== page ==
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What is the Boiler Inspection Act?

The Boiler Inspection Act (also known as the Federal Locomotive Inspection Act) protects employees of the railroad by imposing an absolute duty upon the railroad to furnish and maintain the parts and appurtenances of their locomotives in a safe and proper condition. An “appurtenance” is simply something that is attached to the locomotive engine or that is necessary for its use. Something can be an appurtenance even if it is not required by federal regulations. In order to recover under the Boiler Inspection Act, it is not necessary to prove a specific mechanical or structural defect, only that part of the locomotive was unsafe.

Some of the types of Boiler Inspection Act claims that Faerber & Anderson have handled include:

  • Locomotive Cab Crashworthiness claims – many cabs consist of tight, cramped quarters that contain metal control stands, metal levers, steel cab walls and metal heater boxes, all of which have no padding or protection, and can be extremely dangerous in the event of a crash or derailment;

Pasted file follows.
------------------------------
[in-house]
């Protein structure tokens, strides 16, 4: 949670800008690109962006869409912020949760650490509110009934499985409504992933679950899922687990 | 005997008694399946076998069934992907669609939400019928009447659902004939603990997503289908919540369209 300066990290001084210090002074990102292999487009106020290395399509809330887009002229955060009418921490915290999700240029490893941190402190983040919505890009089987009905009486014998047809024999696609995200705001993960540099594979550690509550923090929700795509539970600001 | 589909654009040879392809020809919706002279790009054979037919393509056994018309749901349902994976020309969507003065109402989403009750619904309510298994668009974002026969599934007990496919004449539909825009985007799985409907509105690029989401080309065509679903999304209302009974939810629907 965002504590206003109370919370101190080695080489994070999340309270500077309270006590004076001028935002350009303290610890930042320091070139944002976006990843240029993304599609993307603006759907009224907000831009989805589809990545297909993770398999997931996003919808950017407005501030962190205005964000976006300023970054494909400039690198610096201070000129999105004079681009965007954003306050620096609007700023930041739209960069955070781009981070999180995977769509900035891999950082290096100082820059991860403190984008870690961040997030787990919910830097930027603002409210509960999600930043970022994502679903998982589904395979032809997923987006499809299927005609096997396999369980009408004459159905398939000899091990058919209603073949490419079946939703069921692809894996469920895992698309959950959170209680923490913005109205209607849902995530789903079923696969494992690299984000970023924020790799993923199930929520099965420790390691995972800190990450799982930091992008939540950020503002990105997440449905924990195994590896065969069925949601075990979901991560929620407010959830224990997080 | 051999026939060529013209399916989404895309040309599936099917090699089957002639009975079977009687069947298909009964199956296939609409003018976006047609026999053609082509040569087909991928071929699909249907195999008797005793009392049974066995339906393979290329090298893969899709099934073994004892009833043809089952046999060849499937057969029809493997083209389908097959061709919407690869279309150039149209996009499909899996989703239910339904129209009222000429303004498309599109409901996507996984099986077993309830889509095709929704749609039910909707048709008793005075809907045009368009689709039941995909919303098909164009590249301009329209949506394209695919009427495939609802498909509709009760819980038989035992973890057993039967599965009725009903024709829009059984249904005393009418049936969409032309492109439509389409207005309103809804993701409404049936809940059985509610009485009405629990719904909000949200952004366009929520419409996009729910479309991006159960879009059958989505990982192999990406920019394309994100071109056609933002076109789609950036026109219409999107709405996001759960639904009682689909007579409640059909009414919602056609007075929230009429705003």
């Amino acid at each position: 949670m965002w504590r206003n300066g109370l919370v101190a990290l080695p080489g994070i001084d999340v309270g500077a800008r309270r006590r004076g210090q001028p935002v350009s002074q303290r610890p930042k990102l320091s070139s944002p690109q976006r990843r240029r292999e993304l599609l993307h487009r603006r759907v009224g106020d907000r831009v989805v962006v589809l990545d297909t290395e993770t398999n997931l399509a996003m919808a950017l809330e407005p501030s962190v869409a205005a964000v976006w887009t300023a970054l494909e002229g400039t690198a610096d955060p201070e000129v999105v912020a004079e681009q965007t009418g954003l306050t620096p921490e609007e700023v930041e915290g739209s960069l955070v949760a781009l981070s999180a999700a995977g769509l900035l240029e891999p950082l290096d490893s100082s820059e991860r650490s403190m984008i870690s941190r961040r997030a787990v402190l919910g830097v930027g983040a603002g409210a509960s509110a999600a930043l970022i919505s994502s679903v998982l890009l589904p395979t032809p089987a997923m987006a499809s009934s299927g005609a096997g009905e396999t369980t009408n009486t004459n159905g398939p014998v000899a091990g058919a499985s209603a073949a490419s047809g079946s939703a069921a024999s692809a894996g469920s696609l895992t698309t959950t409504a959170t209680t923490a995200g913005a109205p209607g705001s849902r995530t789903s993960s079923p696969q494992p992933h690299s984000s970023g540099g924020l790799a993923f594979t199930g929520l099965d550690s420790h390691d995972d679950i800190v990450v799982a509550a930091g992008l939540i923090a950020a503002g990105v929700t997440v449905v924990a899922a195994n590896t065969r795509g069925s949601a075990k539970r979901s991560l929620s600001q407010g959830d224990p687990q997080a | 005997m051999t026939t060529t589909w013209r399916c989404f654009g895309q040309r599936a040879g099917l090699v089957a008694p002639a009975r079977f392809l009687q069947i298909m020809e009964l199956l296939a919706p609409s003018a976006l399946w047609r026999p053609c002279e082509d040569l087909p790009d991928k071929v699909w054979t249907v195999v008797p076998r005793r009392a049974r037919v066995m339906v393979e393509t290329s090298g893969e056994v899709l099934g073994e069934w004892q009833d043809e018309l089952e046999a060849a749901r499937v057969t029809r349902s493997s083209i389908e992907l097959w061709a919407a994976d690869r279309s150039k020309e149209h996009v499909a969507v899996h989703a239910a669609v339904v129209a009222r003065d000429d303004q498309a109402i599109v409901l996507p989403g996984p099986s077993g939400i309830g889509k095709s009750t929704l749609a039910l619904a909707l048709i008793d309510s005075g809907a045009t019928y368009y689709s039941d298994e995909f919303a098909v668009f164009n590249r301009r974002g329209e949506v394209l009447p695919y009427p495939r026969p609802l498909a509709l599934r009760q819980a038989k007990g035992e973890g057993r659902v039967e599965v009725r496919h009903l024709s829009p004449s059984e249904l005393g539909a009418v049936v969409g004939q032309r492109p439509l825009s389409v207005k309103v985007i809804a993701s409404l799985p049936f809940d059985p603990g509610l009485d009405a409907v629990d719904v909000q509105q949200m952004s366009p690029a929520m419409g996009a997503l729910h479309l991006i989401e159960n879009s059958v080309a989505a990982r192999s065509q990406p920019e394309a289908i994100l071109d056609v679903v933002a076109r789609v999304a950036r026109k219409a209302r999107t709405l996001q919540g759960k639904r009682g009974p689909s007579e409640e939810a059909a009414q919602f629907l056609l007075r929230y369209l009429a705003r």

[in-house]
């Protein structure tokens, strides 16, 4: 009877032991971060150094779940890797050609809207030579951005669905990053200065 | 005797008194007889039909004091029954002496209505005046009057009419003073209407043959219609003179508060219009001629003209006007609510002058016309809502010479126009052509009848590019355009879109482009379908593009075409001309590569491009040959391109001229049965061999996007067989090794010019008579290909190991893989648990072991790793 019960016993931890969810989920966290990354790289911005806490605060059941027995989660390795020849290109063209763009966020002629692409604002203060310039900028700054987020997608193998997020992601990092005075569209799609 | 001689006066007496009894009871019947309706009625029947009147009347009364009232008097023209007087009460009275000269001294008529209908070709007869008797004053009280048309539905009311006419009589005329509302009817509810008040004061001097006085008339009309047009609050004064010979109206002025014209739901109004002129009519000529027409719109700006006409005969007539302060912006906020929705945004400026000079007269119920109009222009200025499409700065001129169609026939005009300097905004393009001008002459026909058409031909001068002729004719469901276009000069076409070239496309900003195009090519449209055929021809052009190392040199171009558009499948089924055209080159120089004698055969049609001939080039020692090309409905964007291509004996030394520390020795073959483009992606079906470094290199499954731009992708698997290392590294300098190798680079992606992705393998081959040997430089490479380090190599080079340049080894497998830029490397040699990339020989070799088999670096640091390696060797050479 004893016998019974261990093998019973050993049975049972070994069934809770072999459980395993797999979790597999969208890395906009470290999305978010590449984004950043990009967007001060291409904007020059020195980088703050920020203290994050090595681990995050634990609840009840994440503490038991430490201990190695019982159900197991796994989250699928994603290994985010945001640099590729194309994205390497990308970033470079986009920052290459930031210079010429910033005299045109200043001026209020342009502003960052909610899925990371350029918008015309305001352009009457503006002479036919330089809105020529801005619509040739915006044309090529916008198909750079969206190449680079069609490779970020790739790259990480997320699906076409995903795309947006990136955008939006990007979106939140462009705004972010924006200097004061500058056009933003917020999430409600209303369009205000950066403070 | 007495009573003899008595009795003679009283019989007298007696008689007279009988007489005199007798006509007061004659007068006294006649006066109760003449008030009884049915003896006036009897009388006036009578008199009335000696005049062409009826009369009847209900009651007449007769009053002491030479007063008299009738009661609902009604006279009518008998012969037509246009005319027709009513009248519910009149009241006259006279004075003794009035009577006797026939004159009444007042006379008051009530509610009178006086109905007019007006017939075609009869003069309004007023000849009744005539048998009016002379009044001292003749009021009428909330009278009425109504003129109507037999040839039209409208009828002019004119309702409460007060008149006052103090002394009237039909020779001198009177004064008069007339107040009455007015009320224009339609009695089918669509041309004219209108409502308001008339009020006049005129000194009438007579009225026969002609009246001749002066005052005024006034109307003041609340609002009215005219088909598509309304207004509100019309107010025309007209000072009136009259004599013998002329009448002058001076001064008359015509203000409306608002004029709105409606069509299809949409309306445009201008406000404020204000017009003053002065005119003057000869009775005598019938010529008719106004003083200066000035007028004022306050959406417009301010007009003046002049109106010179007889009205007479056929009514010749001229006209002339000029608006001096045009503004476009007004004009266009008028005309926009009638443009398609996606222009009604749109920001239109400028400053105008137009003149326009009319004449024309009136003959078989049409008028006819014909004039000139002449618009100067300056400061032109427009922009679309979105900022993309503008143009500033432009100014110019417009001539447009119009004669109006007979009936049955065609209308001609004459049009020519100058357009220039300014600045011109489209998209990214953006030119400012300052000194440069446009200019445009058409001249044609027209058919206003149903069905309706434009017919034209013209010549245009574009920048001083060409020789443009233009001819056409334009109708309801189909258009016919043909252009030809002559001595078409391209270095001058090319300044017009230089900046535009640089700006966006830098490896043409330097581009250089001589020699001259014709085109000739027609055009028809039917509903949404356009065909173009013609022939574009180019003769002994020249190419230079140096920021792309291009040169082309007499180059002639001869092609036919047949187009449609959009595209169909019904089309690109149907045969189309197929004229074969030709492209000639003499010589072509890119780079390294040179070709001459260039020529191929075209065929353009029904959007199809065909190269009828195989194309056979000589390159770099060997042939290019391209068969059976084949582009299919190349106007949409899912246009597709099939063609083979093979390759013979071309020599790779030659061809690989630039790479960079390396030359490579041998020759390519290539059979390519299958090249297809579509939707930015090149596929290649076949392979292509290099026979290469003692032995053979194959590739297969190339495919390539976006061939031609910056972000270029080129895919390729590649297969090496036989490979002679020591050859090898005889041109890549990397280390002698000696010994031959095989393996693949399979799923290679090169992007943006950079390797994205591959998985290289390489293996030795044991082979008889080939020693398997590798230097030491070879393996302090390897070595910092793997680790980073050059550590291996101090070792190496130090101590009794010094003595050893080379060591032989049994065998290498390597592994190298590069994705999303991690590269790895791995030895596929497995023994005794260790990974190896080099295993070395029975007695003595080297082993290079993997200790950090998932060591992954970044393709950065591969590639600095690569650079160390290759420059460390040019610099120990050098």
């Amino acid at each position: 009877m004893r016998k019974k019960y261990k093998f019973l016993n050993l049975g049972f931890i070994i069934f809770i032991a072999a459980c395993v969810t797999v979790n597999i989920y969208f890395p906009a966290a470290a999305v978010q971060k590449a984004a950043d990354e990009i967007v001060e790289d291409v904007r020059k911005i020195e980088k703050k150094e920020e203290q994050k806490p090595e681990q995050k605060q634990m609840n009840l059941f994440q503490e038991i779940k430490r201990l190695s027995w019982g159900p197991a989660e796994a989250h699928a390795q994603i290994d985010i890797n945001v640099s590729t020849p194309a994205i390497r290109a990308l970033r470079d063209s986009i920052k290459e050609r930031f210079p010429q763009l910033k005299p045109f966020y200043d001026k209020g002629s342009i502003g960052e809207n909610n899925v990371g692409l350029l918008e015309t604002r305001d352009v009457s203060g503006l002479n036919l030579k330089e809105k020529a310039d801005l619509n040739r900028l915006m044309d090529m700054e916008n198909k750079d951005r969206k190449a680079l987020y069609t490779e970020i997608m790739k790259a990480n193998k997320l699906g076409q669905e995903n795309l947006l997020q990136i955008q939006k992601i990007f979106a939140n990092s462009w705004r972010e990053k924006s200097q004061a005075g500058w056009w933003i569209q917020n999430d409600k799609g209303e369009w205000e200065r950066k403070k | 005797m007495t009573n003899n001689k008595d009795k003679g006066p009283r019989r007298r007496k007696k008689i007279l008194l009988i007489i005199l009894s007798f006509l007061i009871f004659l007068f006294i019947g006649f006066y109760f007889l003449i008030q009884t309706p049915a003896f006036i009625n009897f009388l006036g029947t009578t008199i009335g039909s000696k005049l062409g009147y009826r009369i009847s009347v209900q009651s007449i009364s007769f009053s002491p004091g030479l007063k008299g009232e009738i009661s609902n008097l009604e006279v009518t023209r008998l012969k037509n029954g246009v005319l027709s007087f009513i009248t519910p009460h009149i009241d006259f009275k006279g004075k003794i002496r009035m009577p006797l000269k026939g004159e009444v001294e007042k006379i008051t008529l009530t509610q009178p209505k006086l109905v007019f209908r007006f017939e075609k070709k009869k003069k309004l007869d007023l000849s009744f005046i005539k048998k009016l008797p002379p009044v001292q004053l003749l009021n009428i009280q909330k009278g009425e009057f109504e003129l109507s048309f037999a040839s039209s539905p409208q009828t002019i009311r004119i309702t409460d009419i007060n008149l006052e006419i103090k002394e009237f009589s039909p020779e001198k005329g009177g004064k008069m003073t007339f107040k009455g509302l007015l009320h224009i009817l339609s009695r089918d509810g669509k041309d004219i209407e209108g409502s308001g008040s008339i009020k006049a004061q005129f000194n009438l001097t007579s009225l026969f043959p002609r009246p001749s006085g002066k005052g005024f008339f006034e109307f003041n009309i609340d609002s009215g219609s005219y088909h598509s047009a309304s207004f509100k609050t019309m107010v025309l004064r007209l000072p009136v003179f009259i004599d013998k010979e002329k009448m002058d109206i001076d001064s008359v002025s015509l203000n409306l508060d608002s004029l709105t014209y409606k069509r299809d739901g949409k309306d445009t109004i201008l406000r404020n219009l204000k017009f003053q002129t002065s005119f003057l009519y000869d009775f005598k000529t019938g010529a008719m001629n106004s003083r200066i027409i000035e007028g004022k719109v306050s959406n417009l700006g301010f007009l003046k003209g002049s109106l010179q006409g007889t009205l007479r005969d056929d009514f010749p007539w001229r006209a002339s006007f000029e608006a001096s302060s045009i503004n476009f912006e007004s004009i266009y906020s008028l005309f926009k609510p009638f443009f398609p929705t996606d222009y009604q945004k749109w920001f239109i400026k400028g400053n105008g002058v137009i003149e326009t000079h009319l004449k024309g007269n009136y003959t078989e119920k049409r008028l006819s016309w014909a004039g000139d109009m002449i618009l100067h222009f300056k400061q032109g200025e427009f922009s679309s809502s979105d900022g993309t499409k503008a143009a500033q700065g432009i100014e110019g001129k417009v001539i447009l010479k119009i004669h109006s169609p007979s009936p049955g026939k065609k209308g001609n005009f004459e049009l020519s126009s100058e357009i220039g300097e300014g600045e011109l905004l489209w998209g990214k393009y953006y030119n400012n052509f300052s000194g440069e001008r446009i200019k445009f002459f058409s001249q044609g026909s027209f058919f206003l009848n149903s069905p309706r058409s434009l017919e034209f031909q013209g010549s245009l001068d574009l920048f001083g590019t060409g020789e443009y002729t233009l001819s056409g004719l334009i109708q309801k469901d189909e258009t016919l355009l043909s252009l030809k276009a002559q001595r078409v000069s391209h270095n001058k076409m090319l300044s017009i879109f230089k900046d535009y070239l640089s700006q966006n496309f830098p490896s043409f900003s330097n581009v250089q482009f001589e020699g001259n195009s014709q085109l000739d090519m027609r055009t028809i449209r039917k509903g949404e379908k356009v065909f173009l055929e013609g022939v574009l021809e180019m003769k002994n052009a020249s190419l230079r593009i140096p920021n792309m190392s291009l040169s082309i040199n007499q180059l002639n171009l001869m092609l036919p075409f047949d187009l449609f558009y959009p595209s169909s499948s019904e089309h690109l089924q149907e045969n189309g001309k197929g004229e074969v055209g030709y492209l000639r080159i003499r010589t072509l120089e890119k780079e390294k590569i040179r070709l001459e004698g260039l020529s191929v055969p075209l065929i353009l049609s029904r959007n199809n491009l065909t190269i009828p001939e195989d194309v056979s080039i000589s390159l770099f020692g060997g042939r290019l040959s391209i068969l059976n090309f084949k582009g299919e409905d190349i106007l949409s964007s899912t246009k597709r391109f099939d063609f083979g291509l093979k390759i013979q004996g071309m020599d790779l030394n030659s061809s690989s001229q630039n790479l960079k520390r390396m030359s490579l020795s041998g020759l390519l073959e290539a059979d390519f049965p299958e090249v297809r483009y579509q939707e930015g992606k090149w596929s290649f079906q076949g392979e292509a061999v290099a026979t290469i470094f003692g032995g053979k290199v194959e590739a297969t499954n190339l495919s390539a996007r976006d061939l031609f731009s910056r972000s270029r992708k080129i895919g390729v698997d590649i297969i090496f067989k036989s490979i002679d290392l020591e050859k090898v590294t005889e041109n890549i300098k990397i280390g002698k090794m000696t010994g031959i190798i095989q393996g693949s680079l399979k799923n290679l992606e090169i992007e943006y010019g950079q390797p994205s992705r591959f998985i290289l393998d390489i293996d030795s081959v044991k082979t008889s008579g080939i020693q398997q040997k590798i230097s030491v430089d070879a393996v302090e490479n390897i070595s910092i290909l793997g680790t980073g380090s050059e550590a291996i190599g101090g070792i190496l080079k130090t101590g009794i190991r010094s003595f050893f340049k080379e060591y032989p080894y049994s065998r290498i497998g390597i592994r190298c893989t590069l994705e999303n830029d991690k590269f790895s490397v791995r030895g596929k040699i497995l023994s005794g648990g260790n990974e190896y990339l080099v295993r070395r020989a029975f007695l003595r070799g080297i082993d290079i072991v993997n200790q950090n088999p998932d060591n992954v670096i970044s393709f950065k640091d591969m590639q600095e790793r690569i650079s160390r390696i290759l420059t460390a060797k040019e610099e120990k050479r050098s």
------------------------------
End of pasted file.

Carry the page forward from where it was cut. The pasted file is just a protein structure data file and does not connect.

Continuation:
• Defective Seat Cases – broken pedestals, stuck armrests, inadequate shock absorbers have all led to traumatic and repetitive trauma injuries;
  • Grease, or oil, sand, ice and other foreign substances on running boards or catwalks
  • Broken or missing screens; and
  • Exploding toilets.

The benefit of proving a Boiler Inspection Act claim is that any contributory negligence by the employee does not reduce the verdict.